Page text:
5. Invest in a Namleisure [Namibia Wildlife Resorts] discount card: they offer a range of discounts for member guests: Find out more here.

5. Plan expensive activities ahead

  • Get a map, circle all activities you would want to engage in and places you’d want to see (find out about the opening and closing hours, entrance fees, etc.)

6. When flying: travel light, carry a hat and don’t spare the sunscreen!

  • Take a carry-on cabin-sized suitcase and save on checked luggage fees. This will also spare you from waiting at airport baggage carousels upon arrival.

7. When visiting touristic areas or accommodations, ask about free guest activities/entertainment such as music bands, walking /sightseeing tours and museums. Be ready to wander off on your own, bring your map along!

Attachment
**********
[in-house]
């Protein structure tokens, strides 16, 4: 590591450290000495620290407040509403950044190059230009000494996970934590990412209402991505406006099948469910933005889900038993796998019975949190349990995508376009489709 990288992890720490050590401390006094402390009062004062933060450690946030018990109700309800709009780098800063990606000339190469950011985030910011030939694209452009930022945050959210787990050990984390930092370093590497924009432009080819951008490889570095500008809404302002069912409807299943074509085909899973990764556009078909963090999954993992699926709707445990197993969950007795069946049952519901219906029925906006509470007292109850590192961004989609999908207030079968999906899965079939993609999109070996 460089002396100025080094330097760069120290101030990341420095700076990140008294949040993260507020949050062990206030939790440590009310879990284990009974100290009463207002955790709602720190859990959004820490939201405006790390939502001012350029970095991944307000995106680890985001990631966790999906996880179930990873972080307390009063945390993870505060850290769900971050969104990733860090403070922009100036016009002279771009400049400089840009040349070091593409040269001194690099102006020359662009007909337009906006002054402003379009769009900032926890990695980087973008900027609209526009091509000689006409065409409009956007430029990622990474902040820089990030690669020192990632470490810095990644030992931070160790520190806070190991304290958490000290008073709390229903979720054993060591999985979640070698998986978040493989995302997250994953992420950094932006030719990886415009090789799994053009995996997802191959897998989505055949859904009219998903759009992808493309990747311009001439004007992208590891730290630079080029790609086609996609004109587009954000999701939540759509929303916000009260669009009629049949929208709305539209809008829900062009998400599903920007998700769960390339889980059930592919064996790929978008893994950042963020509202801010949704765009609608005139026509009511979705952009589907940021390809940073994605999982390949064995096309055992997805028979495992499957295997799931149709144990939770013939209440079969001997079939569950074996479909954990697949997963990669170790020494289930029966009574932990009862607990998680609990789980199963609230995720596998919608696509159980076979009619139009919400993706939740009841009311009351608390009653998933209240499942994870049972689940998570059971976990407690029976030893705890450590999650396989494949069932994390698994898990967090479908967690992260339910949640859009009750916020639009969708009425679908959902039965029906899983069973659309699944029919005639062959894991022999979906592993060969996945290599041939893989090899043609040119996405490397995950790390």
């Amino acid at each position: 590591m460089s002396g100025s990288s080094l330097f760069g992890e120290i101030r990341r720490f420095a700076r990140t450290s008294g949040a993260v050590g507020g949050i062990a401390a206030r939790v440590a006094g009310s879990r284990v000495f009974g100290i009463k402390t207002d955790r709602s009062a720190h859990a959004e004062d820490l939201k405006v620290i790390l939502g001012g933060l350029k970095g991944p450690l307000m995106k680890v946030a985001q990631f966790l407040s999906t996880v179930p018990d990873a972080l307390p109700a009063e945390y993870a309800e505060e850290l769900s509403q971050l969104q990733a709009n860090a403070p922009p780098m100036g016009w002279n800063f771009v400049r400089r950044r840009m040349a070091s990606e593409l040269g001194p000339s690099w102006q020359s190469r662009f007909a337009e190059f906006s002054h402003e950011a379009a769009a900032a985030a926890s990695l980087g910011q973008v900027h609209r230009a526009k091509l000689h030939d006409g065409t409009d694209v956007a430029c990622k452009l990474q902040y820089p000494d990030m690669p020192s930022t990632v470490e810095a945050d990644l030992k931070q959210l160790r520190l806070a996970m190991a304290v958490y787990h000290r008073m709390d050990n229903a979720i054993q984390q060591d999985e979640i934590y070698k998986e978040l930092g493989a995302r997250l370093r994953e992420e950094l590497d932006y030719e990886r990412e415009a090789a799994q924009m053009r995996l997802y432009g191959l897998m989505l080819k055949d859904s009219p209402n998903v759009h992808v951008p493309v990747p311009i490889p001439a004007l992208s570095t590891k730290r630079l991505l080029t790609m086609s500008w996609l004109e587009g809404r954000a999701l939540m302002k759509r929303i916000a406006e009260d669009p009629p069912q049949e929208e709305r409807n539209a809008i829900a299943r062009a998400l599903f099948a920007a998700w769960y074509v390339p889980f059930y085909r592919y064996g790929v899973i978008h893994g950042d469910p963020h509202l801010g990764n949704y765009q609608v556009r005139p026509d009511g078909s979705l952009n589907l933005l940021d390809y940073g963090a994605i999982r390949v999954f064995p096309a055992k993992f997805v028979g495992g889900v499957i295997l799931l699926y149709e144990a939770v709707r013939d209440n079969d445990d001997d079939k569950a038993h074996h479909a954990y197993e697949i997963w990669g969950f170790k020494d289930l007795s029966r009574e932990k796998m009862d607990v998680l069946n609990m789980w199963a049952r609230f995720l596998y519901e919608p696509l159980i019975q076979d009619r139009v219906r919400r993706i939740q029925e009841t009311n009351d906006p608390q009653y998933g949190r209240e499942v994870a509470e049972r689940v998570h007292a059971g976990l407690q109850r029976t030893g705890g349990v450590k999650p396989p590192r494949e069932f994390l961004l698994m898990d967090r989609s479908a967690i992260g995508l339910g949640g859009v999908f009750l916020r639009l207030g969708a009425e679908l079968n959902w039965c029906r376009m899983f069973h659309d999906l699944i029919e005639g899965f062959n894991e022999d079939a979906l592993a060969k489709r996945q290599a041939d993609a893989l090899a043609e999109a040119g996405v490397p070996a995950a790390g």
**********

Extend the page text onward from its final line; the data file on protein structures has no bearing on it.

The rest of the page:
Experience Namibia’s nature reserve sanctuaries.


8. Stick to local products: be it alcoholic beverages or food products (they’re often cheaper than foreign imports)

9. Be flexible and on a look out for better rates through research (Google it, ask Siri, pick up a phone and inquire).

Indulge in culture – Khoisan people.

10. Cut back on unnecessary expenses, spend money on activities that add value to your experiences and follow the trails of beautiful destinations across Namibia on a discount budget.

Slow down for golden sunsets

Check out Memory’s blog for more of her travel diary:


@m.o.w.a.n.d.e.r.l.u.s.t (Instagram)